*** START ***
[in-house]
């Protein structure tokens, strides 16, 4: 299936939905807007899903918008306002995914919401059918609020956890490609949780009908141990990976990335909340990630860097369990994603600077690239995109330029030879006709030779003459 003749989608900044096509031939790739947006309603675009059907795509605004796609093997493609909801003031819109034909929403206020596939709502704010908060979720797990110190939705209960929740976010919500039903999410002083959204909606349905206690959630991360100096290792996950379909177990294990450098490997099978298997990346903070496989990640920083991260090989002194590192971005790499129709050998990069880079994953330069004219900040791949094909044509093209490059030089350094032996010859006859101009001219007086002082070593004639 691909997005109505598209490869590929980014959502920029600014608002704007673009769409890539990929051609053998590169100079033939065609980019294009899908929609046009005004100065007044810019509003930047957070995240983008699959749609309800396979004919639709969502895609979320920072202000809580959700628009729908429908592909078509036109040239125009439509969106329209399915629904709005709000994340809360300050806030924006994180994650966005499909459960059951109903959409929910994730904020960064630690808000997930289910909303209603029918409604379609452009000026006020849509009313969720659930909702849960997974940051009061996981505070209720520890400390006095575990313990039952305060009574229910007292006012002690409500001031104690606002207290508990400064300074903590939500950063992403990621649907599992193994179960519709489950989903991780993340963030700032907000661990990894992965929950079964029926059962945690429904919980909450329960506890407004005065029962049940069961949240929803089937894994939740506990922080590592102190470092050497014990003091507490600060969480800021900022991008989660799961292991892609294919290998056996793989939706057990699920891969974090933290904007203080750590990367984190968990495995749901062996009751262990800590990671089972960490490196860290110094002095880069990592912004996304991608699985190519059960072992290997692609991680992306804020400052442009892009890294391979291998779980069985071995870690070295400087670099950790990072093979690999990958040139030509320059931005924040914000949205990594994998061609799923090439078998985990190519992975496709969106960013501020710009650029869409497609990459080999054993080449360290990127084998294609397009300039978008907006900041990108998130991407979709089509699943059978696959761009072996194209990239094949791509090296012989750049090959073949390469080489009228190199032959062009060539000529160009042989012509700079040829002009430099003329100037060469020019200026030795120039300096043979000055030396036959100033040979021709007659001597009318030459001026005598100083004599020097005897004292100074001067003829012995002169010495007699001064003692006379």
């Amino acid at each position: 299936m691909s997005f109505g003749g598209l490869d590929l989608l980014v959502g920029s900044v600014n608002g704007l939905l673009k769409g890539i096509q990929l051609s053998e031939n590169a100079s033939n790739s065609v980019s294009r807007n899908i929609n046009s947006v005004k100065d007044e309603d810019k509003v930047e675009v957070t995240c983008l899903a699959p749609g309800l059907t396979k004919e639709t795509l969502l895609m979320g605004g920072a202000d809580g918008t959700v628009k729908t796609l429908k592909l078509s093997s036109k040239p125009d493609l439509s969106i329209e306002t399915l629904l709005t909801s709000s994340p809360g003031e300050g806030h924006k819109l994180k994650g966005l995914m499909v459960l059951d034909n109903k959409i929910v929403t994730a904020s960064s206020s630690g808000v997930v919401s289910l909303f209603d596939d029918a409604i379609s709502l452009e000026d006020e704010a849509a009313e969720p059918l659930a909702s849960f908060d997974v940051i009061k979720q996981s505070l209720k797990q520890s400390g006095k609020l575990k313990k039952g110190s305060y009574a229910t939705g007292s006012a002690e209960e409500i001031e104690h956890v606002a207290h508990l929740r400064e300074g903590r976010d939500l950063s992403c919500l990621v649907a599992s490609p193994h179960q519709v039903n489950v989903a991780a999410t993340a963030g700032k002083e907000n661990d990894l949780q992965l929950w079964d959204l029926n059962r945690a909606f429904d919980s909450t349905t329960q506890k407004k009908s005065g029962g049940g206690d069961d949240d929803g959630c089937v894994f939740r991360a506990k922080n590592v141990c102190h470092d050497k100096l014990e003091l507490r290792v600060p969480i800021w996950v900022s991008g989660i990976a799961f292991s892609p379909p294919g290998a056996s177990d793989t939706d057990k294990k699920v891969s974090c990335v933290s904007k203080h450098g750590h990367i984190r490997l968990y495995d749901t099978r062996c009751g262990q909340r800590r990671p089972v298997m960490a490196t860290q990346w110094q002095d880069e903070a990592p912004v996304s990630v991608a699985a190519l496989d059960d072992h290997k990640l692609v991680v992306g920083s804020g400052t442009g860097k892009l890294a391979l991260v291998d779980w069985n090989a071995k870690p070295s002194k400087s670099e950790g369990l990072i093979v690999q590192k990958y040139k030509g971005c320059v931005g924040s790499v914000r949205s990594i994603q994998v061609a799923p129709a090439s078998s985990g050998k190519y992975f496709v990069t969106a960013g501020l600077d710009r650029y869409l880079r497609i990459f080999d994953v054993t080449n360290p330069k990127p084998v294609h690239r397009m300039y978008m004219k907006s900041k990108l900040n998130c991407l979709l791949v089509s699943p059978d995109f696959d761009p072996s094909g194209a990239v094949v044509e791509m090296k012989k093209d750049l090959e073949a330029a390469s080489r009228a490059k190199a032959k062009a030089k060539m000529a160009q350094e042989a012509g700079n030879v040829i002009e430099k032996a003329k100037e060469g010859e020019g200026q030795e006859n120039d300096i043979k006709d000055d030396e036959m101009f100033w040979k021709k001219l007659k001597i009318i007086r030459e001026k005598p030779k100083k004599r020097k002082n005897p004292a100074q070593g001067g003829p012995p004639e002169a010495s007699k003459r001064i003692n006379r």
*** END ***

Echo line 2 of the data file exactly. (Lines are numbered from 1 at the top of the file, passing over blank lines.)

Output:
């Protein structure tokens, strides 16, 4: 299936939905807007899903918008306002995914919401059918609020956890490609949780009908141990990976990335909340990630860097369990994603600077690239995109330029030879006709030779003459 003749989608900044096509031939790739947006309603675009059907795509605004796609093997493609909801003031819109034909929403206020596939709502704010908060979720797990110190939705209960929740976010919500039903999410002083959204909606349905206690959630991360100096290792996950379909177990294990450098490997099978298997990346903070496989990640920083991260090989002194590192971005790499129709050998990069880079994953330069004219900040791949094909044509093209490059030089350094032996010859006859101009001219007086002082070593004639 691909997005109505598209490869590929980014959502920029600014608002704007673009769409890539990929051609053998590169100079033939065609980019294009899908929609046009005004100065007044810019509003930047957070995240983008699959749609309800396979004919639709969502895609979320920072202000809580959700628009729908429908592909078509036109040239125009439509969106329209399915629904709005709000994340809360300050806030924006994180994650966005499909459960059951109903959409929910994730904020960064630690808000997930289910909303209603029918409604379609452009000026006020849509009313969720659930909702849960997974940051009061996981505070209720520890400390006095575990313990039952305060009574229910007292006012002690409500001031104690606002207290508990400064300074903590939500950063992403990621649907599992193994179960519709489950989903991780993340963030700032907000661990990894992965929950079964029926059962945690429904919980909450329960506890407004005065029962049940069961949240929803089937894994939740506990922080590592102190470092050497014990003091507490600060969480800021900022991008989660799961292991892609294919290998056996793989939706057990699920891969974090933290904007203080750590990367984190968990495995749901062996009751262990800590990671089972960490490196860290110094002095880069990592912004996304991608699985190519059960072992290997692609991680992306804020400052442009892009890294391979291998779980069985071995870690070295400087670099950790990072093979690999990958040139030509320059931005924040914000949205990594994998061609799923090439078998985990190519992975496709969106960013501020710009650029869409497609990459080999054993080449360290990127084998294609397009300039978008907006900041990108998130991407979709089509699943059978696959761009072996194209990239094949791509090296012989750049090959073949390469080489009228190199032959062009060539000529160009042989012509700079040829002009430099003329100037060469020019200026030795120039300096043979000055030396036959100033040979021709007659001597009318030459001026005598100083004599020097005897004292100074001067003829012995002169010495007699001064003692006379």